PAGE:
Band Saw -- these are fixed machines (they make hand held ones but for no real use on model trains) with a long band blade. You move the wood thru the vertical blade on a table. You can set up a fence to do decent parallel cuts, but the blade can wander a little. Best for careful curve and smaller cut offs. Speciality saw, but handy at times with model train stuff.

 

Scroll saw

Basically a fixed saber Saw with a very fine (many times round in cross section) thin vertical straight  blade that is attached at the top and bottom and moves up and down fast. Works like a band Saw but it's main purpose is to cut very fine curved bits as with a round cross section blade you can cut in all directions. Again a speciality saw that's useful once and a while on small train stuff.

 

Panel Saw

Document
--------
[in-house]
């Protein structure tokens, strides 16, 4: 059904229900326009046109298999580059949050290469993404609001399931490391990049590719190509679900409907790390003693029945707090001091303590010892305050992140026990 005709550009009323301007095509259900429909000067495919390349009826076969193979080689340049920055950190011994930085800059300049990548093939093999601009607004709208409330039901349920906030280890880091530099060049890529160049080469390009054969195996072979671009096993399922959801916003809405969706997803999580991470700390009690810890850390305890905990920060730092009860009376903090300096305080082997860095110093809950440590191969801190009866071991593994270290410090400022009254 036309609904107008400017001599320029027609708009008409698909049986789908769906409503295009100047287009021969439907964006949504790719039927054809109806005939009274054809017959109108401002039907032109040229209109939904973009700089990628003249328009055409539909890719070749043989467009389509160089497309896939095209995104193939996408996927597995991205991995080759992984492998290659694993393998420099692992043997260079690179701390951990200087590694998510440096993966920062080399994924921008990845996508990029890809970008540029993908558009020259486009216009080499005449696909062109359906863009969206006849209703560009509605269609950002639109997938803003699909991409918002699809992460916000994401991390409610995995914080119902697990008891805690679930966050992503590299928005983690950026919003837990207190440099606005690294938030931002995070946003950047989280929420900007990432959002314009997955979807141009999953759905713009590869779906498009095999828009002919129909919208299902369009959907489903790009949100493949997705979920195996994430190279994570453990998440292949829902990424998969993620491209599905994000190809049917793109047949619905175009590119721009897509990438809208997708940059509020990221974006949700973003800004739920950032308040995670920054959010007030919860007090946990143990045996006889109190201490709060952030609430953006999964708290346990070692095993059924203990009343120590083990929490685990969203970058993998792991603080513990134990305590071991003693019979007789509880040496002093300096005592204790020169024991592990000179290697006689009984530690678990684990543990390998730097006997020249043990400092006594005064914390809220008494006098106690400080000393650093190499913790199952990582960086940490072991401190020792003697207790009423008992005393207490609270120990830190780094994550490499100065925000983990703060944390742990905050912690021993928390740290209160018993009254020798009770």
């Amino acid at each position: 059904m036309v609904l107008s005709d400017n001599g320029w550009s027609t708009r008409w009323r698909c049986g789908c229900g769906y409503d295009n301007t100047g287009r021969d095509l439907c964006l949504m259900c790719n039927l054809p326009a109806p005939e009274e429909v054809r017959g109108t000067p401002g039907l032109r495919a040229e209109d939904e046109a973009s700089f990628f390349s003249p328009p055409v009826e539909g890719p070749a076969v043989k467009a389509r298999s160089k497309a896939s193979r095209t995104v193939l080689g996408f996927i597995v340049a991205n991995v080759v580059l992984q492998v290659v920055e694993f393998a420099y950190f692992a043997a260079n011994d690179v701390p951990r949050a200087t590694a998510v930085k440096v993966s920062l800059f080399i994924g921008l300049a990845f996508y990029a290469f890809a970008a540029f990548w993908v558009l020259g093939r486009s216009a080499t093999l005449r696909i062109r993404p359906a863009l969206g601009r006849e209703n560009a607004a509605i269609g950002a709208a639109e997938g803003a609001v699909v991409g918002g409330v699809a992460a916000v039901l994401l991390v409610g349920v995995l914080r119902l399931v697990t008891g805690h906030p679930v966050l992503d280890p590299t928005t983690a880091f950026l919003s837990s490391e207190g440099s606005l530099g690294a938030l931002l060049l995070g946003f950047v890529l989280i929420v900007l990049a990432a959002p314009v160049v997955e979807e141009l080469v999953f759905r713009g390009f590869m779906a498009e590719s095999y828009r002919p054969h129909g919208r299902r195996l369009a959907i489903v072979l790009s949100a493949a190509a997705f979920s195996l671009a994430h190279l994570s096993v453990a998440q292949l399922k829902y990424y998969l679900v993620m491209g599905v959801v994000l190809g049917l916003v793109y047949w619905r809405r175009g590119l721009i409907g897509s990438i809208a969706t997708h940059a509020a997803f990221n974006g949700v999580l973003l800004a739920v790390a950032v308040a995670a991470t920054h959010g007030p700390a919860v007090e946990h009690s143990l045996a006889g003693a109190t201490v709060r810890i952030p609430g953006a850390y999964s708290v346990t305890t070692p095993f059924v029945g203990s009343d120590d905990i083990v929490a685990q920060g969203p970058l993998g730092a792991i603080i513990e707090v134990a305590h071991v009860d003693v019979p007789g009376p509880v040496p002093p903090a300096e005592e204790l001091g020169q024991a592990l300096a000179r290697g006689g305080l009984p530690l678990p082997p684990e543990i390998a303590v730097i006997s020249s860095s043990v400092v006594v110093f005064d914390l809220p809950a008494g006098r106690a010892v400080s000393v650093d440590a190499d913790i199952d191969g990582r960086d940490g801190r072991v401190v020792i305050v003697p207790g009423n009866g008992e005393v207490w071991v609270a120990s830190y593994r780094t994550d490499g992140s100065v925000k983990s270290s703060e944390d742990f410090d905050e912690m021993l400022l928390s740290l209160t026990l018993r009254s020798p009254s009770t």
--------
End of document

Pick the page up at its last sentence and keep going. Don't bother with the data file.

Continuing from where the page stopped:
This is a specialty Saw you will see at the lumbar yard. Very handy in chopping up big sheets of ply that can be hard to do on a table saw or with a circular Saw. It's basically a vertical frame you can slide a sheet of plywood thru that had a circular Saw attached to a vertical slide. This let's you either cut long strips off the ply by sliding the sheet thru or flipping the Saw blade 90 degrees and pulling the Saw down the slide to chop off a piece of the stationary sheet of wood. Not usually a home tool unless you have a big shop! But useful to know about as this is what they will use at the limber yard to wack up a sheet of ply for you!